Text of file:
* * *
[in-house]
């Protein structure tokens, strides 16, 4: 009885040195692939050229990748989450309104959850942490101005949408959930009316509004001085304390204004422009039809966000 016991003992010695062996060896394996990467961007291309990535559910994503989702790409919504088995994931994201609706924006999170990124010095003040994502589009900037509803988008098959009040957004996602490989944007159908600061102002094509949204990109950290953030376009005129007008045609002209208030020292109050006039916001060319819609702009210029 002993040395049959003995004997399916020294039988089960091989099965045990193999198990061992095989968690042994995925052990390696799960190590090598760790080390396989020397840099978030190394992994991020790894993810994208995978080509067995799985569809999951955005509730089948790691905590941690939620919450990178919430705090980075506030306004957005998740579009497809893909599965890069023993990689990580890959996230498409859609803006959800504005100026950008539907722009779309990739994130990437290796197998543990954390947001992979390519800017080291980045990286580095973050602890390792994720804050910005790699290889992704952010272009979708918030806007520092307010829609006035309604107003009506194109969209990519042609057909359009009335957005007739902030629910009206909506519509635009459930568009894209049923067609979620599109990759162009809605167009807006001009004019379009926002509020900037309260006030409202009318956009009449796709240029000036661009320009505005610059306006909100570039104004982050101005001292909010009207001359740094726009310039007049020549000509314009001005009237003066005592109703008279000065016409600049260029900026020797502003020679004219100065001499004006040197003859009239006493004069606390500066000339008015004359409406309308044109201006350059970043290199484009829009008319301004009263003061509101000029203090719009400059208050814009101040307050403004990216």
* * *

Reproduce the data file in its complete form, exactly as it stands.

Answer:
[in-house]
């Protein structure tokens, strides 16, 4: 009885040195692939050229990748989450309104959850942490101005949408959930009316509004001085304390204004422009039809966000 016991003992010695062996060896394996990467961007291309990535559910994503989702790409919504088995994931994201609706924006999170990124010095003040994502589009900037509803988008098959009040957004996602490989944007159908600061102002094509949204990109950290953030376009005129007008045609002209208030020292109050006039916001060319819609702009210029 002993040395049959003995004997399916020294039988089960091989099965045990193999198990061992095989968690042994995925052990390696799960190590090598760790080390396989020397840099978030190394992994991020790894993810994208995978080509067995799985569809999951955005509730089948790691905590941690939620919450990178919430705090980075506030306004957005998740579009497809893909599965890069023993990689990580890959996230498409859609803006959800504005100026950008539907722009779309990739994130990437290796197998543990954390947001992979390519800017080291980045990286580095973050602890390792994720804050910005790699290889992704952010272009979708918030806007520092307010829609006035309604107003009506194109969209990519042609057909359009009335957005007739902030629910009206909506519509635009459930568009894209049923067609979620599109990759162009809605167009807006001009004019379009926002509020900037309260006030409202009318956009009449796709240029000036661009320009505005610059306006909100570039104004982050101005001292909010009207001359740094726009310039007049020549000509314009001005009237003066005592109703008279000065016409600049260029900026020797502003020679004219100065001499004006040197003859009239006493004069606390500066000339008015004359409406309308044109201006350059970043290199484009829009008319301004009263003061509101000029203090719009400059208050814009101040307050403004990216």